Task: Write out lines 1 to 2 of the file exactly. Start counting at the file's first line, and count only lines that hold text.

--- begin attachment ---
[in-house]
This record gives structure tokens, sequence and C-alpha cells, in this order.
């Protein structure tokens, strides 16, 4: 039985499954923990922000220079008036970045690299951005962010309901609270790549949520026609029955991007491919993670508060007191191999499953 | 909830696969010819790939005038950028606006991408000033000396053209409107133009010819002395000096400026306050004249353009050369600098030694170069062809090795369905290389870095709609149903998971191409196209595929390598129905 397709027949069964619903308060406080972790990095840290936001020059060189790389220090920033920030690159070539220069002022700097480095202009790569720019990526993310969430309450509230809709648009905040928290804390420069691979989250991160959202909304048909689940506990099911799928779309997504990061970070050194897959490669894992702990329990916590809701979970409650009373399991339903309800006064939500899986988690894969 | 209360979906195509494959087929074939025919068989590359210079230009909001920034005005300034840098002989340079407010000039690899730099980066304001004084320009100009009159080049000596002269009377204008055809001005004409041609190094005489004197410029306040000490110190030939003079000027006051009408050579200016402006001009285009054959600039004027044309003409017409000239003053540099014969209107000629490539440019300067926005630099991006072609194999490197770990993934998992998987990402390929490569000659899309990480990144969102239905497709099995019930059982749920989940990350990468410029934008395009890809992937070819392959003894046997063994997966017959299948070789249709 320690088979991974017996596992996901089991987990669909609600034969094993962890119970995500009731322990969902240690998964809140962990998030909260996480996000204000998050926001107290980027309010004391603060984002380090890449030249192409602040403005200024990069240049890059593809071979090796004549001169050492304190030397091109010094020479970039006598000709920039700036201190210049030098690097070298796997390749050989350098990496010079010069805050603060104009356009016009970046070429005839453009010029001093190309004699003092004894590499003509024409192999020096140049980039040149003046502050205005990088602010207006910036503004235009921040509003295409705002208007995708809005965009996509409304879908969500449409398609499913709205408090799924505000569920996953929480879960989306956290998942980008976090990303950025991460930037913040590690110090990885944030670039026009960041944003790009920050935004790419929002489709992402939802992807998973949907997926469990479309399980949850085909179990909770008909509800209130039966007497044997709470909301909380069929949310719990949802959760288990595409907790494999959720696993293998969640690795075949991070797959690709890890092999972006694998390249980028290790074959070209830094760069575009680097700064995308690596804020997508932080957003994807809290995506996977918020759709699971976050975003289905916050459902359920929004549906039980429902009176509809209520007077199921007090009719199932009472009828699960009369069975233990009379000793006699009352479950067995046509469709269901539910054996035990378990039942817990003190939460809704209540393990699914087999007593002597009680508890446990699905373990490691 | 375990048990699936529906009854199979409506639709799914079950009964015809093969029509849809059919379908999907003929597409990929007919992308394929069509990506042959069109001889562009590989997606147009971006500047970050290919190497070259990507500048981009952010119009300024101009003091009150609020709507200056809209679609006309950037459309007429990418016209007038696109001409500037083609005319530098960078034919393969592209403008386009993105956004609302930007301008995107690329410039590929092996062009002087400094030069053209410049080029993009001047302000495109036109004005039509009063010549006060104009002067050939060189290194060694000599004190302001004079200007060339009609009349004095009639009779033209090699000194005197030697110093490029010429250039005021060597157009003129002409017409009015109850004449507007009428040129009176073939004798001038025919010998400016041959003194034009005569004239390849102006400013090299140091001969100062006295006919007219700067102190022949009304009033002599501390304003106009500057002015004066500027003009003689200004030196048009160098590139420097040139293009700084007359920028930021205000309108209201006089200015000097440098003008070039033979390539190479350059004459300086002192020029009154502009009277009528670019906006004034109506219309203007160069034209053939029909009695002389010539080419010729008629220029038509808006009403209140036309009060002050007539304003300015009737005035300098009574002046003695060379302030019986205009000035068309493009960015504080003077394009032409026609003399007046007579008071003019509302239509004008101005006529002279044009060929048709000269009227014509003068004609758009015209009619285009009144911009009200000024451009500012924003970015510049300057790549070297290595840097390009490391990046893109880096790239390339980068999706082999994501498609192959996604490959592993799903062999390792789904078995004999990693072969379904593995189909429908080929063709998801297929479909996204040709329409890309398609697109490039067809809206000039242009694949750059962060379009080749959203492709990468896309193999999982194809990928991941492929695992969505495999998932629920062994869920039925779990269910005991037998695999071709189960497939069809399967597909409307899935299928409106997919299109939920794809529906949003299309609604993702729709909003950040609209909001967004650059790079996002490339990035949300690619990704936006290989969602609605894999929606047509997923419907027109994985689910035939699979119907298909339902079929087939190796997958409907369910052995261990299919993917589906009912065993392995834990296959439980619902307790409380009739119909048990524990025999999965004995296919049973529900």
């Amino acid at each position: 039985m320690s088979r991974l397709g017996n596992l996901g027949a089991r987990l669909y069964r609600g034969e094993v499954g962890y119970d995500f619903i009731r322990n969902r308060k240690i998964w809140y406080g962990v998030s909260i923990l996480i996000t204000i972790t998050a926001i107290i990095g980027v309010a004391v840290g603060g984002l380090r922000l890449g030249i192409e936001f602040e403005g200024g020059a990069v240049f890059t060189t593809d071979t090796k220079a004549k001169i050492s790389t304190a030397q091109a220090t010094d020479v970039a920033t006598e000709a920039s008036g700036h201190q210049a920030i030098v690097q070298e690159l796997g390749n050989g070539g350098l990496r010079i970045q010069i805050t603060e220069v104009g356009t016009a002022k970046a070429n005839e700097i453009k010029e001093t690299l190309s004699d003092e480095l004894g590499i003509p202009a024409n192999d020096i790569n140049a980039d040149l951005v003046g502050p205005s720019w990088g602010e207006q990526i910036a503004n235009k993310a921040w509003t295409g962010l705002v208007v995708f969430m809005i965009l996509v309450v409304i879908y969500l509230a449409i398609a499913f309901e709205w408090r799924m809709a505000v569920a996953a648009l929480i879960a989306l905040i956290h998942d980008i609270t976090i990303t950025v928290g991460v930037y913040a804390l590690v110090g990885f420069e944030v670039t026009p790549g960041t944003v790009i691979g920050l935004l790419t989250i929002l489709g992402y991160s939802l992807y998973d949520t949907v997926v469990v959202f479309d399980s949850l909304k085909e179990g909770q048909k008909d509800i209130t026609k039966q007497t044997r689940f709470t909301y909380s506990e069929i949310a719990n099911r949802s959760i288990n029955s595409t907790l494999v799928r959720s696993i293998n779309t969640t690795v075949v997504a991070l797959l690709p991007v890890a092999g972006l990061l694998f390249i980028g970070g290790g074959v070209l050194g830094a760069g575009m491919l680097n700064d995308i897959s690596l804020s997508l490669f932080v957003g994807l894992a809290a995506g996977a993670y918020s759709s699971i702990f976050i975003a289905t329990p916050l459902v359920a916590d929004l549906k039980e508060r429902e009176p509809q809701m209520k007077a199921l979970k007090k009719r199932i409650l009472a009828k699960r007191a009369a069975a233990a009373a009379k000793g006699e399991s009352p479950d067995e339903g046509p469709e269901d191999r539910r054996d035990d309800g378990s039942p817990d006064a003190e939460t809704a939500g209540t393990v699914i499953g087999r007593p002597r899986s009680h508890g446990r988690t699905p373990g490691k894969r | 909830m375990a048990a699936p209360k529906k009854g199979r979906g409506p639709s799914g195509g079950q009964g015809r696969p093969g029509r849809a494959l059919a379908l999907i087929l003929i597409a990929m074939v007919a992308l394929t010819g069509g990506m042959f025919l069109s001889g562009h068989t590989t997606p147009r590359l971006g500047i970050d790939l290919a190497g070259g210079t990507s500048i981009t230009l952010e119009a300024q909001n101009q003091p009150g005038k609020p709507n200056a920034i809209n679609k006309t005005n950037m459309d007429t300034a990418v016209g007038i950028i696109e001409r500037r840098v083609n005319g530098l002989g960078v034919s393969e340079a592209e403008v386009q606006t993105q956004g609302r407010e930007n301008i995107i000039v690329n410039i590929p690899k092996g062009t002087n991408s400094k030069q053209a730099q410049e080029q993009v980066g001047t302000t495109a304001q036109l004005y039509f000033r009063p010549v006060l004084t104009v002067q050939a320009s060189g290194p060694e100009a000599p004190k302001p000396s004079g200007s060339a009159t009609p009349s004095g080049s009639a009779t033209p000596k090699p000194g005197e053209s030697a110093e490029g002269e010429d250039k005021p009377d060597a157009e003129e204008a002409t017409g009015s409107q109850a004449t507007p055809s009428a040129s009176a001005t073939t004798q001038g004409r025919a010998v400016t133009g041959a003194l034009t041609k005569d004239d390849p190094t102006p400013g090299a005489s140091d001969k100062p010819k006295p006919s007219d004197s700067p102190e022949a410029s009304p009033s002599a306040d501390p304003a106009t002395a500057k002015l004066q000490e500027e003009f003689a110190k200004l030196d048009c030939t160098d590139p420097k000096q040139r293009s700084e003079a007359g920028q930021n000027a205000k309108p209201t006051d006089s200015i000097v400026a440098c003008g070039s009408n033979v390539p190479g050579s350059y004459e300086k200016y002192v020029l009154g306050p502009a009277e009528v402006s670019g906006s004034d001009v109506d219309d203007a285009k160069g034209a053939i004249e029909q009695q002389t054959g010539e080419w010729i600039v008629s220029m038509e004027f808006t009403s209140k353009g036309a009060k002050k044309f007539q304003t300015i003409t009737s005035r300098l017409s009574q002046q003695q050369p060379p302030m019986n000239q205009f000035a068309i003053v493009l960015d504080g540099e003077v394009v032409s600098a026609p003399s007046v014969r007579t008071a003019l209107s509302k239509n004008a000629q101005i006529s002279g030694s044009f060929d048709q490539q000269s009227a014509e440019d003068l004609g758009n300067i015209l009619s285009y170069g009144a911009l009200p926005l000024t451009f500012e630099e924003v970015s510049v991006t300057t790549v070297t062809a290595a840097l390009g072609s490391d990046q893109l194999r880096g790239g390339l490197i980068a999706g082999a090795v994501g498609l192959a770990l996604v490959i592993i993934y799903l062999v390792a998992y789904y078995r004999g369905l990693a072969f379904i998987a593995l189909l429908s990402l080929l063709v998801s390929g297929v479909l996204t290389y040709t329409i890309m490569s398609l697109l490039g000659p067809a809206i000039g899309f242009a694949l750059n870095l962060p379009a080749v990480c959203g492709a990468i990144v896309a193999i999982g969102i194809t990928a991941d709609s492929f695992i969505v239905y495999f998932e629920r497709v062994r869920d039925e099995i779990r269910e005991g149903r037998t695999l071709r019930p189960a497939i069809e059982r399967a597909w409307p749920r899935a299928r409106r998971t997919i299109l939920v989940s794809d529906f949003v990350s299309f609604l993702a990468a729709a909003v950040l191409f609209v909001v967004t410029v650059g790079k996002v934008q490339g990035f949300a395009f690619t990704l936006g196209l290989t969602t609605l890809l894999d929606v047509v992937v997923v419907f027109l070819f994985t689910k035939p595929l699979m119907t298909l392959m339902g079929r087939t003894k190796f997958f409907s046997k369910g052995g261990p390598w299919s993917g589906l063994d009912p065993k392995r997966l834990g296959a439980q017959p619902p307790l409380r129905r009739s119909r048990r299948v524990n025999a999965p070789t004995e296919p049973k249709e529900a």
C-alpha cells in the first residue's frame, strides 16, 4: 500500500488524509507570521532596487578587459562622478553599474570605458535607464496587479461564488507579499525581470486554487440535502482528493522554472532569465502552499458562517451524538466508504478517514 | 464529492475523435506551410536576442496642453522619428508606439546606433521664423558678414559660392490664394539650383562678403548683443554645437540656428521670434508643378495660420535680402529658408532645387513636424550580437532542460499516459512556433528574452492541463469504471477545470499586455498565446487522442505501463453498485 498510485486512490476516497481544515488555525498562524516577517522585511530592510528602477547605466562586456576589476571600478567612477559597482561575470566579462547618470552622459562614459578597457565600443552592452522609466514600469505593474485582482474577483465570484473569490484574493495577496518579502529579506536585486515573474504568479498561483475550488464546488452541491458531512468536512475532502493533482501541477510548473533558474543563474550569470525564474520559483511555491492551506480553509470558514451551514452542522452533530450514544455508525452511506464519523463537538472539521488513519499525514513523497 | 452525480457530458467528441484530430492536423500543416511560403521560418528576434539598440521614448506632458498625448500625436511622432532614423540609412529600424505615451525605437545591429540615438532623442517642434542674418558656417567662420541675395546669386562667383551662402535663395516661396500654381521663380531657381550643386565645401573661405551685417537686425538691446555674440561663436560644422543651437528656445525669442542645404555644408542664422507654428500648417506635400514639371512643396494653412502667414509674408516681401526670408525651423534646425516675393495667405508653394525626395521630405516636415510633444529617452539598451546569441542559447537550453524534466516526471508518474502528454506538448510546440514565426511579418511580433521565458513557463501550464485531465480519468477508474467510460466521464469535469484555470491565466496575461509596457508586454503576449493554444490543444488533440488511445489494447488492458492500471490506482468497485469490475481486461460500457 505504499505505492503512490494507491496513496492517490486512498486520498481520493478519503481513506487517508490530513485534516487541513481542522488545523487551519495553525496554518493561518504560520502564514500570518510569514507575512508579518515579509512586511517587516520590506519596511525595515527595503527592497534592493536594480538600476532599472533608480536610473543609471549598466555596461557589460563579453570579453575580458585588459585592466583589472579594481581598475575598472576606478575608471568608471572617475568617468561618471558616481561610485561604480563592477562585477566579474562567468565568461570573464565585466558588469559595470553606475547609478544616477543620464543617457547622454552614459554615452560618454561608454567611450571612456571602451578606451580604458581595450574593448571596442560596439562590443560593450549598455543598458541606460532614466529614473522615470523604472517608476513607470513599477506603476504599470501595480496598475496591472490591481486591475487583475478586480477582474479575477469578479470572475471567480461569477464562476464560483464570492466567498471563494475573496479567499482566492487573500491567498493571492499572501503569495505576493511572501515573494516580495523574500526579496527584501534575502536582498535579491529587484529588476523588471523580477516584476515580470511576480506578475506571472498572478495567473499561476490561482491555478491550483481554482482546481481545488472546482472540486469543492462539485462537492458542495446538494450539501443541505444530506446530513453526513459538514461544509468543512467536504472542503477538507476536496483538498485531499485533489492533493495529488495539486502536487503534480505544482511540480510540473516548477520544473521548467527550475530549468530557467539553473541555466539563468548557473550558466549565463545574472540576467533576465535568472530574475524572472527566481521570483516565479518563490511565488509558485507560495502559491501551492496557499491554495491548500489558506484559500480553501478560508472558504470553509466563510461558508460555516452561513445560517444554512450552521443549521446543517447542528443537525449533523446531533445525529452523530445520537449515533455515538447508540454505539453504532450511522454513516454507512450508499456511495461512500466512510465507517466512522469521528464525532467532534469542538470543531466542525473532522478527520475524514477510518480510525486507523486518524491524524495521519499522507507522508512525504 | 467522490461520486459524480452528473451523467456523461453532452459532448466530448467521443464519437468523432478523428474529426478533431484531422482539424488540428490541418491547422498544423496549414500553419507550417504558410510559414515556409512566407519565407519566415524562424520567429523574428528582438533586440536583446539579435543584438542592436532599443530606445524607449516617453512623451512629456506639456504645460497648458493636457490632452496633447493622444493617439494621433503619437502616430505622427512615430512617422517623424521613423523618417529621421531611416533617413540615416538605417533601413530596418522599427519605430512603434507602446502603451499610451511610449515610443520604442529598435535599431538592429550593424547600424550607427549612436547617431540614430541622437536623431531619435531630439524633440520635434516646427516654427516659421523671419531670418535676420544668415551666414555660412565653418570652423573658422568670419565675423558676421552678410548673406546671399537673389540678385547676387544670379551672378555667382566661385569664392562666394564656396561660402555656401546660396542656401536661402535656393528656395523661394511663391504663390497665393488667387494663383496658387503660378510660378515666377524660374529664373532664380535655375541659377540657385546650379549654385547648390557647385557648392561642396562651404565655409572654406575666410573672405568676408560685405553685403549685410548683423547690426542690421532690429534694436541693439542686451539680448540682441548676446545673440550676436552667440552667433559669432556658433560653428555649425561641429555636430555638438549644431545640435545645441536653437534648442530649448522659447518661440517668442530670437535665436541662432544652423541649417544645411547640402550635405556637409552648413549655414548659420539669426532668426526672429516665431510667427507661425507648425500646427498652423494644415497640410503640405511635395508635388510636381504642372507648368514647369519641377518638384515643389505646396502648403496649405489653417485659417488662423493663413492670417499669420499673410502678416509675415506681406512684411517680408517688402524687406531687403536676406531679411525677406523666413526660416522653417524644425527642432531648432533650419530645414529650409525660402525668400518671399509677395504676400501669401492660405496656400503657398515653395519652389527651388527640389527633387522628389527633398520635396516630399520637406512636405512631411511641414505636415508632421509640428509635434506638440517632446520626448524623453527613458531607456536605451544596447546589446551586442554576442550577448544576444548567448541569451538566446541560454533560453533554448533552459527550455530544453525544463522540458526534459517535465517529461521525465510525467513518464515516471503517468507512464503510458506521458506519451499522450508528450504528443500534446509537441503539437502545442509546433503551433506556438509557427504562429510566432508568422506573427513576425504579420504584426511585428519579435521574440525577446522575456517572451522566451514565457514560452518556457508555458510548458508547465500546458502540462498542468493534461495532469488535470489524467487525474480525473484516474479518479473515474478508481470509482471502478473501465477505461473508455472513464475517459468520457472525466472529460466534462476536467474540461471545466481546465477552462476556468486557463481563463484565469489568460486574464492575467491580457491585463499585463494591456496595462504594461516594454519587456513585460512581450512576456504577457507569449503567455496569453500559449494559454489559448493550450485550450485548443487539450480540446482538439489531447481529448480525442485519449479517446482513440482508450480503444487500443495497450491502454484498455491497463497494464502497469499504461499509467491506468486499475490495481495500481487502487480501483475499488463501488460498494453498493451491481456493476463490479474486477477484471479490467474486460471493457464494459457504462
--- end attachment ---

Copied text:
[in-house]
This record gives structure tokens, sequence and C-alpha cells, in this order.